For many FedEx contractors, the news of the impending ISP transition has likely been at the forefront of your mind – particularly if your routes fall below the imposed ISP minimums. As most contractors know by now, FedEx has implemented a nationwide ISP rollout that is slated to transition all states to ISP by 2020. For those contractors whose routes fall below the 5 PSA/500 stop minimum, this announcement is even more significant – and perhaps a little unsettling. It should be noted that certain states and terminals have minimums that take exception to this rule. However, the majority of contractors around the country are faced with a very important question to ask: What do I do if my routes aren’t ISP compliant?
As nationwide brokers of FedEx routes, our #1 priority is to properly prepare and sell FedEx routes to qualified buyers for a great price. However, more and more contractors are finding themselves below the ISP minimums and looking for answers. Here are some things to consider:
- Assess just how far below the minimums you actually are. You will likely want to focus on your stop count and weigh that against the deadline for your ISP conversion. Your FedEx colleagues should be able to give you some insight as to how your stop count is calculated under the “ISP lens”. For contractors who are reasonably close to the ISP threshold and growing at a good rate, you may be able to reach your ISP minimum simply through organic growth, so long as the deadline is far enough out. If it does not look like organic growth will get you there, it may be time to take a different course of action sooner than later.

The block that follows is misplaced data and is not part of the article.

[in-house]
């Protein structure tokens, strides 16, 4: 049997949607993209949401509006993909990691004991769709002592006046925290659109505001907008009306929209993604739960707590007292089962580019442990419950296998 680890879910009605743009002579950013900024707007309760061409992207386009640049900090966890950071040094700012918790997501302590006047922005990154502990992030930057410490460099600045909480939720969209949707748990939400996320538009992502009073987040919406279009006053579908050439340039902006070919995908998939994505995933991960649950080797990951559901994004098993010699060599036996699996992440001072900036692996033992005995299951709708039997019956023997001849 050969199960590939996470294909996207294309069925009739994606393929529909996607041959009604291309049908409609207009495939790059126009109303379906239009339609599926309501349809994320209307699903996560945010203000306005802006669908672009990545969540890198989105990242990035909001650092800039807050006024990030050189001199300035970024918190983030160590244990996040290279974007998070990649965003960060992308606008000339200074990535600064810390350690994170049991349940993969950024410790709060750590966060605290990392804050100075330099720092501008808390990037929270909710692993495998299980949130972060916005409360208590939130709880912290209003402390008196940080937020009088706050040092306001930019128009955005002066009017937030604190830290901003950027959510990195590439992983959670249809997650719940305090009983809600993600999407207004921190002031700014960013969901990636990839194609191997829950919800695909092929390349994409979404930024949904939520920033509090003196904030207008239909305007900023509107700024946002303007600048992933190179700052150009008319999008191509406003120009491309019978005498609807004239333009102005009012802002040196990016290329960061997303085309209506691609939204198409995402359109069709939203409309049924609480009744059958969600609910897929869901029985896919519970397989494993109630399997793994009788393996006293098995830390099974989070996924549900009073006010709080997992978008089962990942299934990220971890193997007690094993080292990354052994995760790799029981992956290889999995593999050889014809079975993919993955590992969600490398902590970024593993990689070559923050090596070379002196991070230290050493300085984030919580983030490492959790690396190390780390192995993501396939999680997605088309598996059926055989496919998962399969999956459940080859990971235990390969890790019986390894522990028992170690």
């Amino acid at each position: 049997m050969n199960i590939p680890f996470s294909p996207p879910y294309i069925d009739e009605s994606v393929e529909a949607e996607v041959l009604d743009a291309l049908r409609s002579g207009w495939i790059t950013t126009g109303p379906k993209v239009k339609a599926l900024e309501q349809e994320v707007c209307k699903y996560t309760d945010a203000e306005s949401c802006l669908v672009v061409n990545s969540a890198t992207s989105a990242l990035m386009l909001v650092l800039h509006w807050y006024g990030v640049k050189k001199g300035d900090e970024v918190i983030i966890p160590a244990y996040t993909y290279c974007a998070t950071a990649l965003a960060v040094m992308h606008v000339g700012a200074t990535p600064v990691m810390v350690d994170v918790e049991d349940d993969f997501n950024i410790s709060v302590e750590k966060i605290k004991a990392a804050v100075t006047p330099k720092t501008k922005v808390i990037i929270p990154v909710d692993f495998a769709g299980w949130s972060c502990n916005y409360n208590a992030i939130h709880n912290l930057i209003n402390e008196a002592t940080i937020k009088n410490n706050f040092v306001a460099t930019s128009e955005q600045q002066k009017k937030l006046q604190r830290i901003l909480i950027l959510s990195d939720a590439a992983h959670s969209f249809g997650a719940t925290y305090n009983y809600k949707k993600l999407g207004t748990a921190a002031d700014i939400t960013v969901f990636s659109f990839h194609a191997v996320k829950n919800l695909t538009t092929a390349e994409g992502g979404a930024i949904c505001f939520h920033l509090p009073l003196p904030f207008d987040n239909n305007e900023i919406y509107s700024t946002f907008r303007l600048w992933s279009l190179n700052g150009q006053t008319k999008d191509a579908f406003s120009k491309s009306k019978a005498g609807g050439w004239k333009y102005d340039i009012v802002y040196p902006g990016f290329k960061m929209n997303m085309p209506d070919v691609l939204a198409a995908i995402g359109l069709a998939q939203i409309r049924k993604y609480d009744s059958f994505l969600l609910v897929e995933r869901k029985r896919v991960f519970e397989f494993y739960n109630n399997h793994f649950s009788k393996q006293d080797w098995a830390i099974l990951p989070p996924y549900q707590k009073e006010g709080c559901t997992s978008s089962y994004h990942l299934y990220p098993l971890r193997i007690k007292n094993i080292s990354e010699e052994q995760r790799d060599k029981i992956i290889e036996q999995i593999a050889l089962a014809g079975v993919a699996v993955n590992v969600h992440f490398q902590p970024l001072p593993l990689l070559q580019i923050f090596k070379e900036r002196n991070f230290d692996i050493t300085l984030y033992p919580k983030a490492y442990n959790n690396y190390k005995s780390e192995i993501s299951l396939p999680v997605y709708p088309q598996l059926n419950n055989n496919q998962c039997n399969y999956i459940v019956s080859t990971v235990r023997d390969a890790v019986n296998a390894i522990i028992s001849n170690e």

- Take inventory of the contractors around you. Try and get a sense for which contractors have routes near yours, and determine whether their routes meet the ISP minimums. As we know, FedEx ultimately wants the contractors’ routes to be reasonably contiguous, and ideally have the ground and home delivery routes overlap. In the event your service areas are next to another contractor who falls below the ISP minimums, you may need to talk about combining forces. In this scenario, you and your neighboring contractor may need to discuss the possibility of merging your routes, or jointly selling them to an outside buyer.
- Get a sense for which contractors in your terminal are above the ISP minimums. If your neighboring contractor is unable or unwilling to merge with your routes, a sale to an ISP compliant contractor may be your best (or only) option. As the deadline for ISP conversion draws closer, however, your negotiating leverage may decrease as the prospective buyer knows you are in a position where you must sell. This is all the reason to start sooner and understand what your options are.
- Consider growth by acquisition. If you’re a growth-minded contractor, this may be a great opportunity for you to expand by purchasing routes in nearby service areas. Don’t rule this option out simply because you may not have the liquid cash to purchase your neighbor’s routes – financing IS available. Having sold over $40 million in FedEx routes, our firm has scoured the country and identified very viable financing sources. If you’d like to learn more about these options, please contact us.
Bottom line: We’re here to help. Regardless of whether you’re ISP compliant or not, our goal is to help you understand your options today and ultimately sell your routes for a great price when the time is right. Don’t wait until the last minute. If you’d like to schedule a no-cost consultation to discuss your options, please contact us.